Here's something that many healthcare entrepreneurs ignore
Despite innovation in medical science, healthcare is usually behind other industries. By 3-5 years or more.
The industry gets by with old technology and processes. People resist change. Regulations slow progress. Companies market and sell using traditional approaches.
Such an environment sets the stage for new healthcare businesses. Some startups succeed. Several fail.
These failures aren't sudden or dramatic like in other sectors. You can't really fail-fast in healthcare. They are slow deaths. Companies drag on. Then they die when the money dries up.
The healthcare mousetrap
You have an idea. With your passion, you raise money. Or, you invest your own.
You build a team. Spend many months building a product or service. After toiling for many nights, you finally produce something beautiful.
Now you want people to buy your creation. At least a handful of customers.
You push for sales. But it's tough.
You spend money on website traffic. SEO. Facebook Likes. Twitter campaigns.
You think - may be if you offer it free, you can get users onboard.
You use the "users" number to show traction and raise more money. You use the money to "buy" more users.
Doctors or hospitals aren't buying. Sales people are too expensive. Google Adword clicks in healthcare are pricey.
You need sales to raise more money. You need more money for sales. With no money, your product will age. But you can't spend more on product until you at least sell some.
You are trapped.
Finally, many founders end-up writing post-mortem essays on Medium.
CB Insights analyzed numbers from 101 of those essays. Here are two big reasons for startups going belly-up.
- No market need (42%)
- Ran out of cash (29%)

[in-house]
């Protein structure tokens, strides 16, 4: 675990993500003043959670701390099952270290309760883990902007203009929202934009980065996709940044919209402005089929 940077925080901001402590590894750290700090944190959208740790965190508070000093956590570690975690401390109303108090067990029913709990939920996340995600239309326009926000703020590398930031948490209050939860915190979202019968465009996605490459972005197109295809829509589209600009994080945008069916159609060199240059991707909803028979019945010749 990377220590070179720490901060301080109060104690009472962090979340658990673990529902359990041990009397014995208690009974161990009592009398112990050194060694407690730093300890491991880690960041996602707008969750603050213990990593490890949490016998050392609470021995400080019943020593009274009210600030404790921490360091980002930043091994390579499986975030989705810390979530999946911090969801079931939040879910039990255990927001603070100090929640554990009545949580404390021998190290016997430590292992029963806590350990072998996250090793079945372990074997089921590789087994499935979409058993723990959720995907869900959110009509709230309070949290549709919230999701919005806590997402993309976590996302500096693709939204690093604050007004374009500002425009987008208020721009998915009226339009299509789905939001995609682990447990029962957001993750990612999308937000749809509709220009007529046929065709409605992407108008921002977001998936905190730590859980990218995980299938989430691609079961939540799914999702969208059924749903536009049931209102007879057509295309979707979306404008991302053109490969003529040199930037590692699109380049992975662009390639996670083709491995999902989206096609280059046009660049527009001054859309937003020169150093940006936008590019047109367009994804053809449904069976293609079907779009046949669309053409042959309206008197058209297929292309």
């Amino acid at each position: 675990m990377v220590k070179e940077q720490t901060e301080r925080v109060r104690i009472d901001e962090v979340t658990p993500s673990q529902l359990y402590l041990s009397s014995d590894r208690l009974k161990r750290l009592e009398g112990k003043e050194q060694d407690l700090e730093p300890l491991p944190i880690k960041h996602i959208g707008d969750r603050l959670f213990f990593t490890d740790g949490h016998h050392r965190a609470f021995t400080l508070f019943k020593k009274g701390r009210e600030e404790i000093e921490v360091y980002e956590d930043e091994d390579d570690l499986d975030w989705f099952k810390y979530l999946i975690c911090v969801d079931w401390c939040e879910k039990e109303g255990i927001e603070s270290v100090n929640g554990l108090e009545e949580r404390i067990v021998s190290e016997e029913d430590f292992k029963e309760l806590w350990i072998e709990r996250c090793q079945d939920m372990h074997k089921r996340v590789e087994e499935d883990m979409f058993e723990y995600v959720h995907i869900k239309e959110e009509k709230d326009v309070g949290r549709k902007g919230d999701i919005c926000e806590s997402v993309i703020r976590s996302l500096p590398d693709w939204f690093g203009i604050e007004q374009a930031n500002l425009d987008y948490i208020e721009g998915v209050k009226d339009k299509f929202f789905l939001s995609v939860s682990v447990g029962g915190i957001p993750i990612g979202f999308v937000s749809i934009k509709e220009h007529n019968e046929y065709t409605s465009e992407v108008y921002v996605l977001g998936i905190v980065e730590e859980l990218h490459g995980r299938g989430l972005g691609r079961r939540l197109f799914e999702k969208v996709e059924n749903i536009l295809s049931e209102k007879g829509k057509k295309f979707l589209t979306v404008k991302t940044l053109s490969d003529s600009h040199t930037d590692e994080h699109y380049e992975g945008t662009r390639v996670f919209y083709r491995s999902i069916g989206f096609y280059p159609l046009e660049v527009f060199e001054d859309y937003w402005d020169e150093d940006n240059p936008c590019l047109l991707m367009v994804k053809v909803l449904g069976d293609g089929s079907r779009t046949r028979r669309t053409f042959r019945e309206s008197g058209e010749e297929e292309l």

Something so obvious that we love to ignore
Healthcare has many layers of complexity. Entrepreneurs often lose sight of what to focus on in this maze.
You can be a new hospital or software product or device maker. It doesn't matter. Your success depends on understanding two main players in healthcare. Build something that they really need.
#1: Patient - because of whom healthcare exists
#2: Doctor - without whom healthcare cannot exist
(I know some of you technologists are thinking - but AI will soon replace doctors. It's a separate topic. But for now, let's agree that we won't be seeing Elysium-style medpods anytime soon.)
It's not that entrepreneurs entirely ignore patients or doctors. They simply assume that they already know enough.
Instead of this, spend time with patients and doctors
But then healthcare is peculiar.
Even if your product or service doesn't directly serve patients or doctors (e.g. something for insurance companies). It will still need to finally serve patients or doctors.
Patient behavior changes depending on context. She may agree to something in front of the doctor. But may do something else at home.
Treatment patterns also vary. The same patient could be treated differently depending on place of service, her insurance plan and where she lives.
Entrepreneurs love focusing on better technology. Or a better looking website. Or an ideal notion of how healthcare must be. Or quality processes. Or marketing tactics.
All those are important. But could become meaningless. If patients or doctors ultimately have no pressing need for your product or service.
Instead of building what you want and finding buyers later. Build what they want.
Flip your thinking.
Talk to them. Ask them deep, probing questions. Observe them closely. At work and beyond. Know them more than they know themselves.
It might take you longer to get started. But it saves you from going down a tunnel with no end.
Patients and doctors. It's where all healthcare begins. It's also where it ends.